Architecture books often use landscapes like garnish: a bit of green at the edges to decorate the main course. Not True Life: Steven Harris Architects (Princeton Architectural Press, $50). This weighty, satisfying look at the New York firm's first quarter century is comfort food for garden-hungry readers.
That's because Steven Harris has long made landscape design an integral part of its work. (The firm's in-house landscape unit was strong enough to spin off on its own four years ago, becoming Rees Roberts + Partners.) “We don't plop a house down and think what to do around it,” says landscape chief David Kelly. “We start with the site and grow from it.”
At one home featured in True Life, at the foot of South Africa's Table Mountain in Cape Town, the garden mimics the surrounding grasses and wildflowers, seemingly extending the property into the dry scrubland.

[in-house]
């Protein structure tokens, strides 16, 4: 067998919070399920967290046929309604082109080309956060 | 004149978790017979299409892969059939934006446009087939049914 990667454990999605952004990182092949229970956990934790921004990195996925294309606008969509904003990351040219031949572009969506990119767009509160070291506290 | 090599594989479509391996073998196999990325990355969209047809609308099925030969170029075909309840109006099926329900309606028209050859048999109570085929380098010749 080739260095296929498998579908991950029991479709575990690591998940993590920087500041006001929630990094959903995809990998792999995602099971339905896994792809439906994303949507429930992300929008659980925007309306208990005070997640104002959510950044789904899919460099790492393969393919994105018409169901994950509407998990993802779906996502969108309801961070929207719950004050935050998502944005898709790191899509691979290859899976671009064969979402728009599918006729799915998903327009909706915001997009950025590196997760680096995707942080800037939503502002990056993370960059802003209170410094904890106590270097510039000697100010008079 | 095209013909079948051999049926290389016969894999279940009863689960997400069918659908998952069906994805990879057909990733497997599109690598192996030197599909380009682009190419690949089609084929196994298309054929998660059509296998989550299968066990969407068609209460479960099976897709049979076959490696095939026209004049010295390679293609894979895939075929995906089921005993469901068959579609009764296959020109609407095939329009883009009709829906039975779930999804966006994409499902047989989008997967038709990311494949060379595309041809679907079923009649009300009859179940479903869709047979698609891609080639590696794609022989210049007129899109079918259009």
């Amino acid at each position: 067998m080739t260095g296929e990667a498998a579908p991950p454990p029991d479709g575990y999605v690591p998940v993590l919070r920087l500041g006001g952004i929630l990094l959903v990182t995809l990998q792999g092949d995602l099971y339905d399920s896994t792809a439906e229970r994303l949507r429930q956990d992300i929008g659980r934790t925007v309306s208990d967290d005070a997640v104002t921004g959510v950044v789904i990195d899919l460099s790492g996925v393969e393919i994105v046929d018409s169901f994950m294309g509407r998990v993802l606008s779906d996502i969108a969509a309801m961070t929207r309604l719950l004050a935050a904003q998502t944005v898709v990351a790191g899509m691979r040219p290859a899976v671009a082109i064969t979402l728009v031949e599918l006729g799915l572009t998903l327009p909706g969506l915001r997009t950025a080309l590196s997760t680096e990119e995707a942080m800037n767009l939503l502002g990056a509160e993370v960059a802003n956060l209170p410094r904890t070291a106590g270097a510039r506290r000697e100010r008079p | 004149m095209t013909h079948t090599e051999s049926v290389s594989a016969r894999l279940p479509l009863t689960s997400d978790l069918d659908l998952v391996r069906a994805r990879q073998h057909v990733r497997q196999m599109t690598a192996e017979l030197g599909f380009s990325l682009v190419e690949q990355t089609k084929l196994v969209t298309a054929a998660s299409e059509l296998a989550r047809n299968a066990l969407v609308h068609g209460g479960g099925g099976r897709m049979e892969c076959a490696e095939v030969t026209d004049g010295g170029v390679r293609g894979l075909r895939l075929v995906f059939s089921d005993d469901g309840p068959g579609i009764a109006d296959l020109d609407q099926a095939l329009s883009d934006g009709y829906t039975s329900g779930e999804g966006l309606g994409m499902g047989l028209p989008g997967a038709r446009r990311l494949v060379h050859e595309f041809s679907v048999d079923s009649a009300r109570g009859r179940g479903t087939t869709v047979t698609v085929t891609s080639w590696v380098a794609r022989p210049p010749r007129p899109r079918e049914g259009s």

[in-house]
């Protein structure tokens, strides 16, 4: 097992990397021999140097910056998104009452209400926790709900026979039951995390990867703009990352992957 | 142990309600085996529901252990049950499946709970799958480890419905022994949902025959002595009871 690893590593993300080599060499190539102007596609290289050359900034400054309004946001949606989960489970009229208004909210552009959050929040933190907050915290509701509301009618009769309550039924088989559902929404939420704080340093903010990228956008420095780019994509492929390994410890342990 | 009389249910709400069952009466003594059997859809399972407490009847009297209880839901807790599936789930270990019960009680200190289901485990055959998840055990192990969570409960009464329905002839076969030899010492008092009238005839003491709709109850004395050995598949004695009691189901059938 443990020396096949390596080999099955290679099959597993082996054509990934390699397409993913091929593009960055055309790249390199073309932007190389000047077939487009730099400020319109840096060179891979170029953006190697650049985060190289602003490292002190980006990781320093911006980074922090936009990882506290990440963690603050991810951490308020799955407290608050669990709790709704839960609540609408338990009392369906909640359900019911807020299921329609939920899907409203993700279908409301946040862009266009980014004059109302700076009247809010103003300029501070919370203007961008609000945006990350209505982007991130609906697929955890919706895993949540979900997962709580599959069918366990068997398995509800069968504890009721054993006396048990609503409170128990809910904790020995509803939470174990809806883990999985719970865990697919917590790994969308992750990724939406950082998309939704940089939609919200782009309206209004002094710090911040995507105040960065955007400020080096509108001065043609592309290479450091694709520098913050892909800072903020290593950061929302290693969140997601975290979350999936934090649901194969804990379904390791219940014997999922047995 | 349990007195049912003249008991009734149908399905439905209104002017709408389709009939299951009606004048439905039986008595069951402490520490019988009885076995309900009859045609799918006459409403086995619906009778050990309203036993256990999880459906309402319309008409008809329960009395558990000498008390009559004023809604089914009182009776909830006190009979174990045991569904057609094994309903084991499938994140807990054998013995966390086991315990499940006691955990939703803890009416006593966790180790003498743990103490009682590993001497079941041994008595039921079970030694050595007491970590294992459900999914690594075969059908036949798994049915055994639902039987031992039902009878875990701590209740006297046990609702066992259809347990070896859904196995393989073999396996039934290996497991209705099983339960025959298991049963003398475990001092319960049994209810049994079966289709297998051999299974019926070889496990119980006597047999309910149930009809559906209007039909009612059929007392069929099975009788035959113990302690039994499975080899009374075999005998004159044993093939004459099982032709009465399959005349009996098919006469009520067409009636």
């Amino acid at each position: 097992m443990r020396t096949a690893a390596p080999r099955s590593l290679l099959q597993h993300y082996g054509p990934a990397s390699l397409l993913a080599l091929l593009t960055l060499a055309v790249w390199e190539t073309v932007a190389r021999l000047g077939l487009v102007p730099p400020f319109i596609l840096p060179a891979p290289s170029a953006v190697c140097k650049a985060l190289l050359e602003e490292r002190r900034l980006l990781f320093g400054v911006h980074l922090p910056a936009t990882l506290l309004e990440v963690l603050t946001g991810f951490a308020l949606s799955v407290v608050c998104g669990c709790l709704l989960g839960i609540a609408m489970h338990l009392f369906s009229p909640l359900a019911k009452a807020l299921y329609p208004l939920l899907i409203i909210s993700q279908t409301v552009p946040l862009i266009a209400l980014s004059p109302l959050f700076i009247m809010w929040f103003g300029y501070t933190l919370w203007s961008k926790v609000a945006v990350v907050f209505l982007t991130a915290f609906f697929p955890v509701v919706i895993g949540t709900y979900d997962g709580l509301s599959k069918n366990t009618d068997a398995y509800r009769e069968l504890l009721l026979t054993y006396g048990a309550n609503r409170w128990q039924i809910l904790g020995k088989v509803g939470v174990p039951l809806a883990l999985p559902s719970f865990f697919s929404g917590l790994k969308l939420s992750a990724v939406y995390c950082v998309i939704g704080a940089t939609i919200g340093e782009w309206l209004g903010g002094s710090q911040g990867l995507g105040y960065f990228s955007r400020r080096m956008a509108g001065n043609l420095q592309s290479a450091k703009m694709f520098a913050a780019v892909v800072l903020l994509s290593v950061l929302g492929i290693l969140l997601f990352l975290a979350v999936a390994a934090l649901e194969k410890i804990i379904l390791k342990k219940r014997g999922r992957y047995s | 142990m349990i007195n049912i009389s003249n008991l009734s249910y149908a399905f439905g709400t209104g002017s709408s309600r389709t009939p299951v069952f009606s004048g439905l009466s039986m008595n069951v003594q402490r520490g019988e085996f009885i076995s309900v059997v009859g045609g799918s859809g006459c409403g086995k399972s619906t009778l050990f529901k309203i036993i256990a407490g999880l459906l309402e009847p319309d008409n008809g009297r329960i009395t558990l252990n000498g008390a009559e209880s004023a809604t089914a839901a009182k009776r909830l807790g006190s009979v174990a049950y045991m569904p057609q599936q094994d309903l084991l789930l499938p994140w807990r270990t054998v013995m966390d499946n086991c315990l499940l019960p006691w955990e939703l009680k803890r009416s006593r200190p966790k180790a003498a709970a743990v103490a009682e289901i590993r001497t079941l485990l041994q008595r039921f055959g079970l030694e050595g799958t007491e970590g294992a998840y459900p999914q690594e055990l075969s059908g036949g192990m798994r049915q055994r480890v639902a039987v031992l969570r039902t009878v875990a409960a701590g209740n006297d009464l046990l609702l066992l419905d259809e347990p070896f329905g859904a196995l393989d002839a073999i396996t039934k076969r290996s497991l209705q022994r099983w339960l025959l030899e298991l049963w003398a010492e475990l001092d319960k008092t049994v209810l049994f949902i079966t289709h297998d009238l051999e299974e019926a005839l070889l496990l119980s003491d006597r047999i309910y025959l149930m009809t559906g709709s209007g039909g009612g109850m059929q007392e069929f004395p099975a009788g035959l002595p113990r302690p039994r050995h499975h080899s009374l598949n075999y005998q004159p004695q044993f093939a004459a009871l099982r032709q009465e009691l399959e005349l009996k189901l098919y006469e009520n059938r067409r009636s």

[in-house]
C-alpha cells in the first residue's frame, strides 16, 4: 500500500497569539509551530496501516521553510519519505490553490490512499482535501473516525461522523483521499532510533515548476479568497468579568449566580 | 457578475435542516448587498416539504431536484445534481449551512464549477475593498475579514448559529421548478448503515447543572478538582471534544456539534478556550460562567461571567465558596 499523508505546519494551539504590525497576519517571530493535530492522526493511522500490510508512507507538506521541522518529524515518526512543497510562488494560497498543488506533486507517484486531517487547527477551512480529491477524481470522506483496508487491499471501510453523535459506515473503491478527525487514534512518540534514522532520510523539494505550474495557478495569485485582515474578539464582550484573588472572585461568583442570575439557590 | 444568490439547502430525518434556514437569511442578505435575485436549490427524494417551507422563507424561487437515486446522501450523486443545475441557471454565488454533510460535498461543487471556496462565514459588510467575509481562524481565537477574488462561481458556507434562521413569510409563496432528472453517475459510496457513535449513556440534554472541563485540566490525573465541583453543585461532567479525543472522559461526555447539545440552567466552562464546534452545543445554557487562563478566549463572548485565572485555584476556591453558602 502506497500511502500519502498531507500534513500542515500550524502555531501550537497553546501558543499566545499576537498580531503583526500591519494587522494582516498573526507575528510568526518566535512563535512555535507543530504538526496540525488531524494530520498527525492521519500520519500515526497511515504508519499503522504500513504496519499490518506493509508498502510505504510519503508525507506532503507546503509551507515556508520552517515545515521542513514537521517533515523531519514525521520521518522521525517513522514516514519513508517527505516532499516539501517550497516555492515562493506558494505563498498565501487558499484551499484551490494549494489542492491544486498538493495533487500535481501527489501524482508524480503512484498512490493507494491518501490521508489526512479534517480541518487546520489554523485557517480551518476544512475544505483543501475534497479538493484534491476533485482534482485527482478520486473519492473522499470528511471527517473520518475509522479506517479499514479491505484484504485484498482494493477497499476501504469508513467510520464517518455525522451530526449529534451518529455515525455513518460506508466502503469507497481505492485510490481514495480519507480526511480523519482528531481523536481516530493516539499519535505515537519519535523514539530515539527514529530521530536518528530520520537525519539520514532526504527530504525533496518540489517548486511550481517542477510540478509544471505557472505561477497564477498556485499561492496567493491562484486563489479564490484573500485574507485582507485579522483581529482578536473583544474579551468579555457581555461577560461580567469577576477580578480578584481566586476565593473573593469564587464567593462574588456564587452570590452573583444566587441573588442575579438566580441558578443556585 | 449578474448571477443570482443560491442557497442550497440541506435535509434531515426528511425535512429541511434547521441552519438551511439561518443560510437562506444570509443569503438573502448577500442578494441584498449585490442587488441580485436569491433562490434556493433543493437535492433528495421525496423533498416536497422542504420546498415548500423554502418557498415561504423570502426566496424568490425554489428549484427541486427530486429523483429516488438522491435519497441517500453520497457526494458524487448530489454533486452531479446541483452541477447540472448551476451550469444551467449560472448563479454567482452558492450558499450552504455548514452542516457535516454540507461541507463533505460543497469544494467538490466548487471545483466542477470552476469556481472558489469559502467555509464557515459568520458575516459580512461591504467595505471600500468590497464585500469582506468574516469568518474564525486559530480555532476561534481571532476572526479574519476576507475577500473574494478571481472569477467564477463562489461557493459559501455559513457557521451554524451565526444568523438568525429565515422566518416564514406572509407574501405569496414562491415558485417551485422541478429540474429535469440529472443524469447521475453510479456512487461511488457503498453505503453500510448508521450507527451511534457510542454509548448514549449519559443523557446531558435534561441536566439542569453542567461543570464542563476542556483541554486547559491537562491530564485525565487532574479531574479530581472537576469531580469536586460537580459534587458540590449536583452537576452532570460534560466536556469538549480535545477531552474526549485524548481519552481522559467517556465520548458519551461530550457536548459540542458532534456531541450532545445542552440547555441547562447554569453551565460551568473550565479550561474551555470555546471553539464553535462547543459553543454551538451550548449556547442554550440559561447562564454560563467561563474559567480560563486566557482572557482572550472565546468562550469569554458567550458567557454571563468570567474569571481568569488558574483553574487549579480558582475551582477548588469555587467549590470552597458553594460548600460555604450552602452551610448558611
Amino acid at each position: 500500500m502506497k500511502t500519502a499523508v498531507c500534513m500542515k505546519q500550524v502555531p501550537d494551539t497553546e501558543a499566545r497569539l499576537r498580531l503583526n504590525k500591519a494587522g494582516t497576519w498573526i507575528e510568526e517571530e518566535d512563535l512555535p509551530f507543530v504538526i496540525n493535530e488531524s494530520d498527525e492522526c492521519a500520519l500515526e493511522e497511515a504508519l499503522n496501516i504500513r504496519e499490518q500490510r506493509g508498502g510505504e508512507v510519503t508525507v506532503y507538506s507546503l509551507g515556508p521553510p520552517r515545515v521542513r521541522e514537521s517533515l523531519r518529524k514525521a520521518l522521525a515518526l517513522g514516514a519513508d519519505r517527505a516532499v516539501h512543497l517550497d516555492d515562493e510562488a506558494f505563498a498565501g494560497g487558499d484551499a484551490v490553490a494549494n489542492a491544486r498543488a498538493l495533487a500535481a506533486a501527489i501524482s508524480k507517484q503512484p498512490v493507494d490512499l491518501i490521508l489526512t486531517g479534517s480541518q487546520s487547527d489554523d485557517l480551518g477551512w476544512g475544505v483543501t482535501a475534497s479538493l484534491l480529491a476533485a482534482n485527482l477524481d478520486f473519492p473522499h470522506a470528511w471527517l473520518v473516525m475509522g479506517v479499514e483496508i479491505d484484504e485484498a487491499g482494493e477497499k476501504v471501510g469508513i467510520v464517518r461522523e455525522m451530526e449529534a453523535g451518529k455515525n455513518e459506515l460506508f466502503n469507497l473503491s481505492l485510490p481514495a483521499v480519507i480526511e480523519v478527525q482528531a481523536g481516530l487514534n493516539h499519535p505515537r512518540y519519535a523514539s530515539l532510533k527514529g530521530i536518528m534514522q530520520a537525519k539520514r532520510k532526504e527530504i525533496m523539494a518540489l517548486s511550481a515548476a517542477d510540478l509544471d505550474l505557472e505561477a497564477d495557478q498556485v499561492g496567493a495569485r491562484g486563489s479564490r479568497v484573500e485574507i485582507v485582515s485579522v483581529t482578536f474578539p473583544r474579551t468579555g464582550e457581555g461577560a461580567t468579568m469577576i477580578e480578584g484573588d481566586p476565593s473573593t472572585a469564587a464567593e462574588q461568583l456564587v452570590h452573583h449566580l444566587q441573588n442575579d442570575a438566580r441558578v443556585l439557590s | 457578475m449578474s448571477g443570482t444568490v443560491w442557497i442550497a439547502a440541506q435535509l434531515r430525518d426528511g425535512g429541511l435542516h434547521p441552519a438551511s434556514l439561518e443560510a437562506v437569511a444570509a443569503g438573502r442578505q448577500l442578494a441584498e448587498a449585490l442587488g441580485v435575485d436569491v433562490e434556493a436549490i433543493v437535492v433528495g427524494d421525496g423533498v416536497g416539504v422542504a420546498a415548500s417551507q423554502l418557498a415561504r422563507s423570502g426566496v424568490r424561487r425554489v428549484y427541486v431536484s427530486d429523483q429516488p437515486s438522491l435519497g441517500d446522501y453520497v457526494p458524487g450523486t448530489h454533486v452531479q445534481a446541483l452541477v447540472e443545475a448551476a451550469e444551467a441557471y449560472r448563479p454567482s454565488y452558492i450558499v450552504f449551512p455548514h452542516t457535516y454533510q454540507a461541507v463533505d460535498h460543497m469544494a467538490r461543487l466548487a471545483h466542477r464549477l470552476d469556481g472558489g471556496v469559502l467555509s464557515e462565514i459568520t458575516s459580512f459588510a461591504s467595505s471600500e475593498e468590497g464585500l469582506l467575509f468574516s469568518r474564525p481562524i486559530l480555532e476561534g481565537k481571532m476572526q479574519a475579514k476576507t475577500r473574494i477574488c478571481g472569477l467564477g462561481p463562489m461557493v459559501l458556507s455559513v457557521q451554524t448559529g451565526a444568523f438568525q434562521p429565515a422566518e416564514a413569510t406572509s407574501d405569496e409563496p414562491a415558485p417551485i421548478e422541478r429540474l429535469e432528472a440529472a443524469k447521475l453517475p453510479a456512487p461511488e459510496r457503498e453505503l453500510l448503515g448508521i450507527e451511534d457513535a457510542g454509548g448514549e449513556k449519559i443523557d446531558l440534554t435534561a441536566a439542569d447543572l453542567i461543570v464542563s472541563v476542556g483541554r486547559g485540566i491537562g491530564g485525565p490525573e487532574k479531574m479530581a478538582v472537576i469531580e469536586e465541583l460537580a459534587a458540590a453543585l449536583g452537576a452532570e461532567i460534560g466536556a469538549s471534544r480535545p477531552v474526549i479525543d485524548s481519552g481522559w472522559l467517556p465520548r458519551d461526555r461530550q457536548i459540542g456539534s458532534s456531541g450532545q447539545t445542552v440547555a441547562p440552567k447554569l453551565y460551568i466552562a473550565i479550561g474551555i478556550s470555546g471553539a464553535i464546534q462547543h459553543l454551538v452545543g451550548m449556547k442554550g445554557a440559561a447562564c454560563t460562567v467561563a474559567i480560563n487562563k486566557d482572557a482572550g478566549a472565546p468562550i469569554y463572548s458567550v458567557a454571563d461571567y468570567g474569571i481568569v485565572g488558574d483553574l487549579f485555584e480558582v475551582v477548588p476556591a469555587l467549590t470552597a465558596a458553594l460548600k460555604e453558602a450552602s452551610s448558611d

Such contextual work defies branding, but the firm's buildings are typified by “a welcome, livable modernism,” says landscape designer Margie Ruddick, a longtime Harris collaborator. “It's very elemental. There's not a piece of fat anywhere.”
The book shares this sensibility. Organized under clipped rubrics—“Enter,” “Lounge,” “Study”—the photographs of elegant homes from Mexico to Croatia show courtyards, patios, even garages, without comment (the captions are at the back). The designs are smart, but not smart-alecky.
The difference lies in letting a site tell the story. Ruddick recalls working on a long driveway at a hilltop home in upstate New York featured in the book. Where a self-imposing architect might have chosen to keep his house in focus, Harris approved a route that hugs the contours of the land, creating a peekaboo effect for an approaching driver, as the house appears and disappears from view.
From top: Harris-designed homes in Columbia County, N.Y., and Greenwich Village, and its garden on Croatia's Elaphite Islands.